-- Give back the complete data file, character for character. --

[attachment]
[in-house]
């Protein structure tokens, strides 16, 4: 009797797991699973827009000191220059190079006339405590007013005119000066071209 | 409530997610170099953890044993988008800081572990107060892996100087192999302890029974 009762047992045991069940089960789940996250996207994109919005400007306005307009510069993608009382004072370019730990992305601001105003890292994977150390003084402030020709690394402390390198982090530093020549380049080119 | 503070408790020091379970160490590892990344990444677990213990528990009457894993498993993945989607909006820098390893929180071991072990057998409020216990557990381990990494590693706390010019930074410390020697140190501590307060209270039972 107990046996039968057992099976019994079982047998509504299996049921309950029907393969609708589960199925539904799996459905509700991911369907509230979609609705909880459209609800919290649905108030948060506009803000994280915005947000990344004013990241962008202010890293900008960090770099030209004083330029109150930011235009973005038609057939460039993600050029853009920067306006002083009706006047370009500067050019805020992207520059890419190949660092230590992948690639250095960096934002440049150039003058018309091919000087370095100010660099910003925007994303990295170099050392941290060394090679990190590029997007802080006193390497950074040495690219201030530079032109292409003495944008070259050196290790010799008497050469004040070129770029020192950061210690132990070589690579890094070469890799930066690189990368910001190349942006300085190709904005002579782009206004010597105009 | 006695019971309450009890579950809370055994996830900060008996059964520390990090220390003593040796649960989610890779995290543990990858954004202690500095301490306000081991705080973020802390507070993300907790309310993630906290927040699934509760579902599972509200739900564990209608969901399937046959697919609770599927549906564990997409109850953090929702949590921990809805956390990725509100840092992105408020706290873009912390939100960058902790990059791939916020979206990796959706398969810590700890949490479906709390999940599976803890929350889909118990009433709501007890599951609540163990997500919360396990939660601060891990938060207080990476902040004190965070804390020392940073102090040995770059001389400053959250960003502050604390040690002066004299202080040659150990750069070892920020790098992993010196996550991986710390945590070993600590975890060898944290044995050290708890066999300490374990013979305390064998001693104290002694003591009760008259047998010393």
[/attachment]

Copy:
[in-house]
């Protein structure tokens, strides 16, 4: 009797797991699973827009000191220059190079006339405590007013005119000066071209 | 409530997610170099953890044993988008800081572990107060892996100087192999302890029974 009762047992045991069940089960789940996250996207994109919005400007306005307009510069993608009382004072370019730990992305601001105003890292994977150390003084402030020709690394402390390198982090530093020549380049080119 | 503070408790020091379970160490590892990344990444677990213990528990009457894993498993993945989607909006820098390893929180071991072990057998409020216990557990381990990494590693706390010019930074410390020697140190501590307060209270039972 107990046996039968057992099976019994079982047998509504299996049921309950029907393969609708589960199925539904799996459905509700991911369907509230979609609705909880459209609800919290649905108030948060506009803000994280915005947000990344004013990241962008202010890293900008960090770099030209004083330029109150930011235009973005038609057939460039993600050029853009920067306006002083009706006047370009500067050019805020992207520059890419190949660092230590992948690639250095960096934002440049150039003058018309091919000087370095100010660099910003925007994303990295170099050392941290060394090679990190590029997007802080006193390497950074040495690219201030530079032109292409003495944008070259050196290790010799008497050469004040070129770029020192950061210690132990070589690579890094070469890799930066690189990368910001190349942006300085190709904005002579782009206004010597105009 | 006695019971309450009890579950809370055994996830900060008996059964520390990090220390003593040796649960989610890779995290543990990858954004202690500095301490306000081991705080973020802390507070993300907790309310993630906290927040699934509760579902599972509200739900564990209608969901399937046959697919609770599927549906564990997409109850953090929702949590921990809805956390990725509100840092992105408020706290873009912390939100960058902790990059791939916020979206990796959706398969810590700890949490479906709390999940599976803890929350889909118990009433709501007890599951609540163990997500919360396990939660601060891990938060207080990476902040004190965070804390020392940073102090040995770059001389400053959250960003502050604390040690002066004299202080040659150990750069070892920020790098992993010196996550991986710390945590070993600590975890060898944290044995050290708890066999300490374990013979305390064998001693104290002694003591009760008259047998010393």